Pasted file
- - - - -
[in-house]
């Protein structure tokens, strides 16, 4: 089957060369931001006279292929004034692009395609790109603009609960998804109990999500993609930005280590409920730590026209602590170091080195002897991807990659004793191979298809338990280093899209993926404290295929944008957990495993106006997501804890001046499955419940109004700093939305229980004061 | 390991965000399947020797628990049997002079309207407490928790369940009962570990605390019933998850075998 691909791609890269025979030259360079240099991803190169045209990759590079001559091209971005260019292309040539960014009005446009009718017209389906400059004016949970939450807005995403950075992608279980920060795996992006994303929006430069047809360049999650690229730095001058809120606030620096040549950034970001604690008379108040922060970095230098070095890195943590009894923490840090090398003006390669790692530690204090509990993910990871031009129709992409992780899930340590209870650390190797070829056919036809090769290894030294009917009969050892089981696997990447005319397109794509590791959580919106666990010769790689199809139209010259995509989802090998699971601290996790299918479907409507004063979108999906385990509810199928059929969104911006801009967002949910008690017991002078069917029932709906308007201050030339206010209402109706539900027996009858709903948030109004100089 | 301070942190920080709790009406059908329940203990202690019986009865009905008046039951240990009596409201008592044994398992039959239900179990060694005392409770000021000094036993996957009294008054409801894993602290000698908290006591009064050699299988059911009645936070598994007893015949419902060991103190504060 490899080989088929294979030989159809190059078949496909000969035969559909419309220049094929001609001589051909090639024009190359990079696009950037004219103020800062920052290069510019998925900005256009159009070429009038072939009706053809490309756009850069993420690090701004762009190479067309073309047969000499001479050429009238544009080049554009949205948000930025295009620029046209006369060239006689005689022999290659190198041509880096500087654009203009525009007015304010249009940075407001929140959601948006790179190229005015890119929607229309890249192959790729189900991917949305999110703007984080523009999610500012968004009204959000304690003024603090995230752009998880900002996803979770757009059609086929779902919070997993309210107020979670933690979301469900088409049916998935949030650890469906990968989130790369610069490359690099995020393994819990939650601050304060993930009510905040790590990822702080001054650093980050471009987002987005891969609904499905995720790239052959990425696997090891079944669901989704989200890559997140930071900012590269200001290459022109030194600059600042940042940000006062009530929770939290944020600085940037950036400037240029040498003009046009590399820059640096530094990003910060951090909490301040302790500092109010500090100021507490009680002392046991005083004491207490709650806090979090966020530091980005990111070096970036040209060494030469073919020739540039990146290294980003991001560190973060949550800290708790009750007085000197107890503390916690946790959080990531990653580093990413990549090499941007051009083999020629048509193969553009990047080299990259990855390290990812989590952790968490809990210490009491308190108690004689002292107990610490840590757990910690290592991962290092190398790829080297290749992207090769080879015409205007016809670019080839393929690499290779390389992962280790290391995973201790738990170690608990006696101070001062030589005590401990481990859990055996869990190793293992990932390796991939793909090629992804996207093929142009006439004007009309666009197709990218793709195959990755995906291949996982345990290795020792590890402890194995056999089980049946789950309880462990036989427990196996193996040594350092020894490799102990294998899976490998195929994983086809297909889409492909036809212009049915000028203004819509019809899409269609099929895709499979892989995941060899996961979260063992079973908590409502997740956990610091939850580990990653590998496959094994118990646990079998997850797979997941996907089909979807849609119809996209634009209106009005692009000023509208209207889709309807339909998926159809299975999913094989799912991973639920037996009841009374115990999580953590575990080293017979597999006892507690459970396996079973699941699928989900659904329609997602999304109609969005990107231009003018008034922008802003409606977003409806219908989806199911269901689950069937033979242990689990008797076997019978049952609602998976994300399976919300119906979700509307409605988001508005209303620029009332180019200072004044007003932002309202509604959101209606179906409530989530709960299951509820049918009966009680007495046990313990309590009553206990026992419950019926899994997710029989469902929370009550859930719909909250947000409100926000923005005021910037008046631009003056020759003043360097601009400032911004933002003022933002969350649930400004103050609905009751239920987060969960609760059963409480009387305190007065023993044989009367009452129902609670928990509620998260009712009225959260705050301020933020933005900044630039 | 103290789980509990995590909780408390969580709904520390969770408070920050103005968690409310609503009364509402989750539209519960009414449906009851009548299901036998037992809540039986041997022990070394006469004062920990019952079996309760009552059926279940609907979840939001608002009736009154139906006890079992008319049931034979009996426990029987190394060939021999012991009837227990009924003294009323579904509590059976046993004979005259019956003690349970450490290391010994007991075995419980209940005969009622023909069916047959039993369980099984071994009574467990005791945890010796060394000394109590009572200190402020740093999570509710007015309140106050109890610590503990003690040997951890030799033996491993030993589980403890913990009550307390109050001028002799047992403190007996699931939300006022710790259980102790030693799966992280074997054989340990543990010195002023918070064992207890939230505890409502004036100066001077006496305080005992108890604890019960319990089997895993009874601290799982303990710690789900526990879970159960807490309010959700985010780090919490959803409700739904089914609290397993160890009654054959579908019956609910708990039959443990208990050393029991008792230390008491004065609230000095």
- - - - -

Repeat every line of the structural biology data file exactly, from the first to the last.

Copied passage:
[in-house]
């Protein structure tokens, strides 16, 4: 089957060369931001006279292929004034692009395609790109603009609960998804109990999500993609930005280590409920730590026209602590170091080195002897991807990659004793191979298809338990280093899209993926404290295929944008957990495993106006997501804890001046499955419940109004700093939305229980004061 | 390991965000399947020797628990049997002079309207407490928790369940009962570990605390019933998850075998 691909791609890269025979030259360079240099991803190169045209990759590079001559091209971005260019292309040539960014009005446009009718017209389906400059004016949970939450807005995403950075992608279980920060795996992006994303929006430069047809360049999650690229730095001058809120606030620096040549950034970001604690008379108040922060970095230098070095890195943590009894923490840090090398003006390669790692530690204090509990993910990871031009129709992409992780899930340590209870650390190797070829056919036809090769290894030294009917009969050892089981696997990447005319397109794509590791959580919106666990010769790689199809139209010259995509989802090998699971601290996790299918479907409507004063979108999906385990509810199928059929969104911006801009967002949910008690017991002078069917029932709906308007201050030339206010209402109706539900027996009858709903948030109004100089 | 301070942190920080709790009406059908329940203990202690019986009865009905008046039951240990009596409201008592044994398992039959239900179990060694005392409770000021000094036993996957009294008054409801894993602290000698908290006591009064050699299988059911009645936070598994007893015949419902060991103190504060 490899080989088929294979030989159809190059078949496909000969035969559909419309220049094929001609001589051909090639024009190359990079696009950037004219103020800062920052290069510019998925900005256009159009070429009038072939009706053809490309756009850069993420690090701004762009190479067309073309047969000499001479050429009238544009080049554009949205948000930025295009620029046209006369060239006689005689022999290659190198041509880096500087654009203009525009007015304010249009940075407001929140959601948006790179190229005015890119929607229309890249192959790729189900991917949305999110703007984080523009999610500012968004009204959000304690003024603090995230752009998880900002996803979770757009059609086929779902919070997993309210107020979670933690979301469900088409049916998935949030650890469906990968989130790369610069490359690099995020393994819990939650601050304060993930009510905040790590990822702080001054650093980050471009987002987005891969609904499905995720790239052959990425696997090891079944669901989704989200890559997140930071900012590269200001290459022109030194600059600042940042940000006062009530929770939290944020600085940037950036400037240029040498003009046009590399820059640096530094990003910060951090909490301040302790500092109010500090100021507490009680002392046991005083004491207490709650806090979090966020530091980005990111070096970036040209060494030469073919020739540039990146290294980003991001560190973060949550800290708790009750007085000197107890503390916690946790959080990531990653580093990413990549090499941007051009083999020629048509193969553009990047080299990259990855390290990812989590952790968490809990210490009491308190108690004689002292107990610490840590757990910690290592991962290092190398790829080297290749992207090769080879015409205007016809670019080839393929690499290779390389992962280790290391995973201790738990170690608990006696101070001062030589005590401990481990859990055996869990190793293992990932390796991939793909090629992804996207093929142009006439004007009309666009197709990218793709195959990755995906291949996982345990290795020792590890402890194995056999089980049946789950309880462990036989427990196996193996040594350092020894490799102990294998899976490998195929994983086809297909889409492909036809212009049915000028203004819509019809899409269609099929895709499979892989995941060899996961979260063992079973908590409502997740956990610091939850580990990653590998496959094994118990646990079998997850797979997941996907089909979807849609119809996209634009209106009005692009000023509208209207889709309807339909998926159809299975999913094989799912991973639920037996009841009374115990999580953590575990080293017979597999006892507690459970396996079973699941699928989900659904329609997602999304109609969005990107231009003018008034922008802003409606977003409806219908989806199911269901689950069937033979242990689990008797076997019978049952609602998976994300399976919300119906979700509307409605988001508005209303620029009332180019200072004044007003932002309202509604959101209606179906409530989530709960299951509820049918009966009680007495046990313990309590009553206990026992419950019926899994997710029989469902929370009550859930719909909250947000409100926000923005005021910037008046631009003056020759003043360097601009400032911004933002003022933002969350649930400004103050609905009751239920987060969960609760059963409480009387305190007065023993044989009367009452129902609670928990509620998260009712009225959260705050301020933020933005900044630039 | 103290789980509990995590909780408390969580709904520390969770408070920050103005968690409310609503009364509402989750539209519960009414449906009851009548299901036998037992809540039986041997022990070394006469004062920990019952079996309760009552059926279940609907979840939001608002009736009154139906006890079992008319049931034979009996426990029987190394060939021999012991009837227990009924003294009323579904509590059976046993004979005259019956003690349970450490290391010994007991075995419980209940005969009622023909069916047959039993369980099984071994009574467990005791945890010796060394000394109590009572200190402020740093999570509710007015309140106050109890610590503990003690040997951890030799033996491993030993589980403890913990009550307390109050001028002799047992403190007996699931939300006022710790259980102790030693799966992280074997054989340990543990010195002023918070064992207890939230505890409502004036100066001077006496305080005992108890604890019960319990089997895993009874601290799982303990710690789900526990879970159960807490309010959700985010780090919490959803409700739904089914609290397993160890009654054959579908019956609910708990039959443990208990050393029991008792230390008491004065609230000095």